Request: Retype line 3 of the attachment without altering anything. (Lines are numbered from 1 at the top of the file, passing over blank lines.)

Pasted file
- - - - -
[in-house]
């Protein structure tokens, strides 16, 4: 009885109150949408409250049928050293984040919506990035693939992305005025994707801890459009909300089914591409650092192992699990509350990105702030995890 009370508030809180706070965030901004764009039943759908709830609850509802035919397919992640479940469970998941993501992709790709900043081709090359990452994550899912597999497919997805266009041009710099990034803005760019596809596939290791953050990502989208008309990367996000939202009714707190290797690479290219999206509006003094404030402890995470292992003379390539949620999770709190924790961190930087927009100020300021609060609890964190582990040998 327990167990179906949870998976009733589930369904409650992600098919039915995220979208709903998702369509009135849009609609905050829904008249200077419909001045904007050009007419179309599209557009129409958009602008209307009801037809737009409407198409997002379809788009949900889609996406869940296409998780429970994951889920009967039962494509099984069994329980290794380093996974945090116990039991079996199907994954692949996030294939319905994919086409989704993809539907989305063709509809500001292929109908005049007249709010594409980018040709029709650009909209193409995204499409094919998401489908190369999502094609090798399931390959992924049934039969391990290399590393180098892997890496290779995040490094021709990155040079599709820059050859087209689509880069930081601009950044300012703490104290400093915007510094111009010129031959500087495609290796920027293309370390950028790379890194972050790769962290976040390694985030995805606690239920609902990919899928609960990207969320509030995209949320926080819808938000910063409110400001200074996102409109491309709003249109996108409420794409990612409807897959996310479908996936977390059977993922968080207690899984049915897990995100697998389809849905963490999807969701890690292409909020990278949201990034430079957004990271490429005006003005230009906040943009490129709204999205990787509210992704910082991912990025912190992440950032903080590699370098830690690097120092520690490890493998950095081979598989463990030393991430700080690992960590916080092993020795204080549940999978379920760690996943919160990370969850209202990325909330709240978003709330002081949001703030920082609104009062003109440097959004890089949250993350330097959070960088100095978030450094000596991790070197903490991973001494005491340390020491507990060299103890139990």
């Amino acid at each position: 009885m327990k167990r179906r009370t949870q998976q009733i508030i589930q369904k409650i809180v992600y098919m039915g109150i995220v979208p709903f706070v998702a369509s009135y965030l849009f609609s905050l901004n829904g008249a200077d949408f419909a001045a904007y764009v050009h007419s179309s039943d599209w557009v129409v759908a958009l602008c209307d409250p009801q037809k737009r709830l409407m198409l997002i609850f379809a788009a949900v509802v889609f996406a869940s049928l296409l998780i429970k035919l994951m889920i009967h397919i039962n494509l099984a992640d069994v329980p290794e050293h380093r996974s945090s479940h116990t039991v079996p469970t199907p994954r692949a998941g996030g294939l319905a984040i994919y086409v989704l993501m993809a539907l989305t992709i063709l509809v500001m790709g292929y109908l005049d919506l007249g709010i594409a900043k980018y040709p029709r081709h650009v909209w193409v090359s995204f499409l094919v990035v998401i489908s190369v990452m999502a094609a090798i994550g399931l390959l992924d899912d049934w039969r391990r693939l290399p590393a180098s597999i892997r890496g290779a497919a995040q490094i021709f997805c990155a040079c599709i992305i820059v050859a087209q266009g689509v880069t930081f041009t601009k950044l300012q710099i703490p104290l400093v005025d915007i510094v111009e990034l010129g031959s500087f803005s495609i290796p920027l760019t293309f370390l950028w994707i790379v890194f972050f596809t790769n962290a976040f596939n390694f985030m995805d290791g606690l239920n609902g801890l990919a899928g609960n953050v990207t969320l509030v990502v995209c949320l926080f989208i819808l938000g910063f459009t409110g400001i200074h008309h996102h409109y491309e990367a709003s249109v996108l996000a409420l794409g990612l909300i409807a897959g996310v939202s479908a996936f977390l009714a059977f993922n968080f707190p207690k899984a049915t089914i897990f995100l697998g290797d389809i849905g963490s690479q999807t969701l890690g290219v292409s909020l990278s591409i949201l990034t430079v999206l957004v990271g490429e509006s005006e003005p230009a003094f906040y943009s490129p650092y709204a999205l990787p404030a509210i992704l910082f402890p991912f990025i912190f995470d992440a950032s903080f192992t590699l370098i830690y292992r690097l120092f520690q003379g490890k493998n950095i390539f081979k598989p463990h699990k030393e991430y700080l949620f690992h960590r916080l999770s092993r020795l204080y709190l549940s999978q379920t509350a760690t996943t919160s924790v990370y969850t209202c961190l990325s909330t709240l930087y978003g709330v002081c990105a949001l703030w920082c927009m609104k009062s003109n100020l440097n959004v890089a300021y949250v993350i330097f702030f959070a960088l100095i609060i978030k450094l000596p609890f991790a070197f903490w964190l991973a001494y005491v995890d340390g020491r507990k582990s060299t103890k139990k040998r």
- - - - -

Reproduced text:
């Amino acid at each position: 009885m327990k167990r179906r009370t949870q998976q009733i508030i589930q369904k409650i809180v992600y098919m039915g109150i995220v979208p709903f706070v998702a369509s009135y965030l849009f609609s905050l901004n829904g008249a200077d949408f419909a001045a904007y764009v050009h007419s179309s039943d599209w557009v129409v759908a958009l602008c209307d409250p009801q037809k737009r709830l409407m198409l997002i609850f379809a788009a949900v509802v889609f996406a869940s049928l296409l998780i429970k035919l994951m889920i009967h397919i039962n494509l099984a992640d069994v329980p290794e050293h380093r996974s945090s479940h116990t039991v079996p469970t199907p994954r692949a998941g996030g294939l319905a984040i994919y086409v989704l993501m993809a539907l989305t992709i063709l509809v500001m790709g292929y109908l005049d919506l007249g709010i594409a900043k980018y040709p029709r081709h650009v909209w193409v090359s995204f499409l094919v990035v998401i489908s190369v990452m999502a094609a090798i994550g399931l390959l992924d899912d049934w039969r391990r693939l290399p590393a180098s597999i892997r890496g290779a497919a995040q490094i021709f997805c990155a040079c599709i992305i820059v050859a087209q266009g689509v880069t930081f041009t601009k950044l300012q710099i703490p104290l400093v005025d915007i510094v111009e990034l010129g031959s500087f803005s495609i290796p920027l760019t293309f370390l950028w994707i790379v890194f972050f596809t790769n962290a976040f596939n390694f985030m995805d290791g606690l239920n609902g801890l990919a899928g609960n953050v990207t969320l509030v990502v995209c949320l926080f989208i819808l938000g910063f459009t409110g400001i200074h008309h996102h409109y491309e990367a709003s249109v996108l996000a409420l794409g990612l909300i409807a897959g996310v939202s479908a996936f977390l009714a059977f993922n968080f707190p207690k899984a049915t089914i897990f995100l697998g290797d389809i849905g963490s690479q999807t969701l890690g290219v292409s909020l990278s591409i949201l990034t430079v999206l957004v990271g490429e509006s005006e003005p230009a003094f906040y943009s490129p650092y709204a999205l990787p404030a509210i992704l910082f402890p991912f990025i912190f995470d992440a950032s903080f192992t590699l370098i830690y292992r690097l120092f520690q003379g490890k493998n950095i390539f081979k598989p463990h699990k030393e991430y700080l949620f690992h960590r916080l999770s092993r020795l204080y709190l549940s999978q379920t509350a760690t996943t919160s924790v990370y969850t209202c961190l990325s909330t709240l930087y978003g709330v002081c990105a949001l703030w920082c927009m609104k009062s003109n100020l440097n959004v890089a300021y949250v993350i330097f702030f959070a960088l100095i609060i978030k450094l000596p609890f991790a070197f903490w964190l991973a001494y005491v995890d340390g020491r507990k582990s060299t103890k139990k040998r």